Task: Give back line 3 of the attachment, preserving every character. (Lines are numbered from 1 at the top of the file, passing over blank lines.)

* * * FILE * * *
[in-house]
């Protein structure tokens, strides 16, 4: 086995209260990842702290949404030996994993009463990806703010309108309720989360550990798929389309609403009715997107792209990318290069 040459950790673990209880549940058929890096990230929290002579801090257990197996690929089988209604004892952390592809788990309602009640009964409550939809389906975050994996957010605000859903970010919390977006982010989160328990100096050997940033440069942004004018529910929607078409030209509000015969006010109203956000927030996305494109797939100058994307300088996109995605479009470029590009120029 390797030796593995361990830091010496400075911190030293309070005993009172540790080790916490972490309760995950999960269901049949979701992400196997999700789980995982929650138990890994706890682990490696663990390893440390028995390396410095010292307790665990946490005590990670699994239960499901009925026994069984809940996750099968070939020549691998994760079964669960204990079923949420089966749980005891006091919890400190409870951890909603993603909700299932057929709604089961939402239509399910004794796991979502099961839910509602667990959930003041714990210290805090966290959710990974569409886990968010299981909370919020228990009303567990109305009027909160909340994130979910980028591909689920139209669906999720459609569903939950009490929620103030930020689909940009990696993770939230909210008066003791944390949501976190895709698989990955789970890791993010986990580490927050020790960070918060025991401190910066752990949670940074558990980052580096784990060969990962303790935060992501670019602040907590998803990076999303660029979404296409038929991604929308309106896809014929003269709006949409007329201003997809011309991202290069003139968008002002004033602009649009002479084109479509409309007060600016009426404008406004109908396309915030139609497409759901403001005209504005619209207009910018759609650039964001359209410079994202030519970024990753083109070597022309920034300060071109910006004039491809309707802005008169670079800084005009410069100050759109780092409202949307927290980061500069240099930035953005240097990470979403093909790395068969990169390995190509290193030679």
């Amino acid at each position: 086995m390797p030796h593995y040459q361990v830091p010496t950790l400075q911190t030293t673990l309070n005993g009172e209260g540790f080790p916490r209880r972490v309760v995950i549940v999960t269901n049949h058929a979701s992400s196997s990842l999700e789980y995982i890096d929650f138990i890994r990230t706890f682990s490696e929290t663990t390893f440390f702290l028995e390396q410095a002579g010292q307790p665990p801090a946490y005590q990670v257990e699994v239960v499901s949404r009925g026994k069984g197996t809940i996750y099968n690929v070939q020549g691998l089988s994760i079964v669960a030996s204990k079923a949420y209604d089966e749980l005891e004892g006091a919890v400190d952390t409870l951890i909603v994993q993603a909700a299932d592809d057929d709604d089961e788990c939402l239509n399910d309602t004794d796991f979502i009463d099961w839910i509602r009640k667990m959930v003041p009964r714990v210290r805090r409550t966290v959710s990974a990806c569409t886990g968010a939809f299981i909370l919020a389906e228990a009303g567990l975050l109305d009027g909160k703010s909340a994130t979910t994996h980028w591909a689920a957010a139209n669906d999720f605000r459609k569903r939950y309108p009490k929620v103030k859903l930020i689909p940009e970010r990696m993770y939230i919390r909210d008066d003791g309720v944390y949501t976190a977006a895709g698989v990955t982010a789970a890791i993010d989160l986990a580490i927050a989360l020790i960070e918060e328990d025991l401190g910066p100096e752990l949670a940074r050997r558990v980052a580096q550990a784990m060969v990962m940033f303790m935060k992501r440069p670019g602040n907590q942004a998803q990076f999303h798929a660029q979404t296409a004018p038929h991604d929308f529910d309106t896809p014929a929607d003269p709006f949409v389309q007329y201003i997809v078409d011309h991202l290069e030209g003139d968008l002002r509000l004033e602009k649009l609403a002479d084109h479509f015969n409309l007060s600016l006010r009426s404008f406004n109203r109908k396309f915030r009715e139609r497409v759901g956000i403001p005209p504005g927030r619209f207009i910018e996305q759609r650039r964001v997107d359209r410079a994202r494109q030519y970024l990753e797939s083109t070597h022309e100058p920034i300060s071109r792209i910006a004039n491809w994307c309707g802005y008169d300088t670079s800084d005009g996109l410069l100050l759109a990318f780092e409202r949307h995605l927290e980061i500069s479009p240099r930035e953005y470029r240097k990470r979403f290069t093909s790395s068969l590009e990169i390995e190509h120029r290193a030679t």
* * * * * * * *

């Amino acid at each position: 086995m390797p030796h593995y040459q361990v830091p010496t950790l400075q911190t030293t673990l309070n005993g009172e209260g540790f080790p916490r209880r972490v309760v995950i549940v999960t269901n049949h058929a979701s992400s196997s990842l999700e789980y995982i890096d929650f138990i890994r990230t706890f682990s490696e929290t663990t390893f440390f702290l028995e390396q410095a002579g010292q307790p665990p801090a946490y005590q990670v257990e699994v239960v499901s949404r009925g026994k069984g197996t809940i996750y099968n690929v070939q020549g691998l089988s994760i079964v669960a030996s204990k079923a949420y209604d089966e749980l005891e004892g006091a919890v400190d952390t409870l951890i909603v994993q993603a909700a299932d592809d057929d709604d089961e788990c939402l239509n399910d309602t004794d796991f979502i009463d099961w839910i509602r009640k667990m959930v003041p009964r714990v210290r805090r409550t966290v959710s990974a990806c569409t886990g968010a939809f299981i909370l919020a389906e228990a009303g567990l975050l109305d009027g909160k703010s909340a994130t979910t994996h980028w591909a689920a957010a139209n669906d999720f605000r459609k569903r939950y309108p009490k929620v103030k859903l930020i689909p940009e970010r990696m993770y939230i919390r909210d008066d003791g309720v944390y949501t976190a977006a895709g698989v990955t982010a789970a890791i993010d989160l986990a580490i927050a989360l020790i960070e918060e328990d025991l401190g910066p100096e752990l949670a940074r050997r558990v980052a580096q550990a784990m060969v990962m940033f303790m935060k992501r440069p670019g602040n907590q942004a998803q990076f999303h798929a660029q979404t296409a004018p038929h991604d929308f529910d309106t896809p014929a929607d003269p709006f949409v389309q007329y201003i997809v078409d011309h991202l290069e030209g003139d968008l002002r509000l004033e602009k649009l609403a002479d084109h479509f015969n409309l007060s600016l006010r009426s404008f406004n109203r109908k396309f915030r009715e139609r497409v759901g956000i403001p005209p504005g927030r619209f207009i910018e996305q759609r650039r964001v997107d359209r410079a994202r494109q030519y970024l990753e797939s083109t070597h022309e100058p920034i300060s071109r792209i910006a004039n491809w994307c309707g802005y008169d300088t670079s800084d005009g996109l410069l100050l759109a990318f780092e409202r949307h995605l927290e980061i500069s479009p240099r930035e953005y470029r240097k990470r979403f290069t093909s790395s068969l590009e990169i390995e190509h120029r290193a030679t």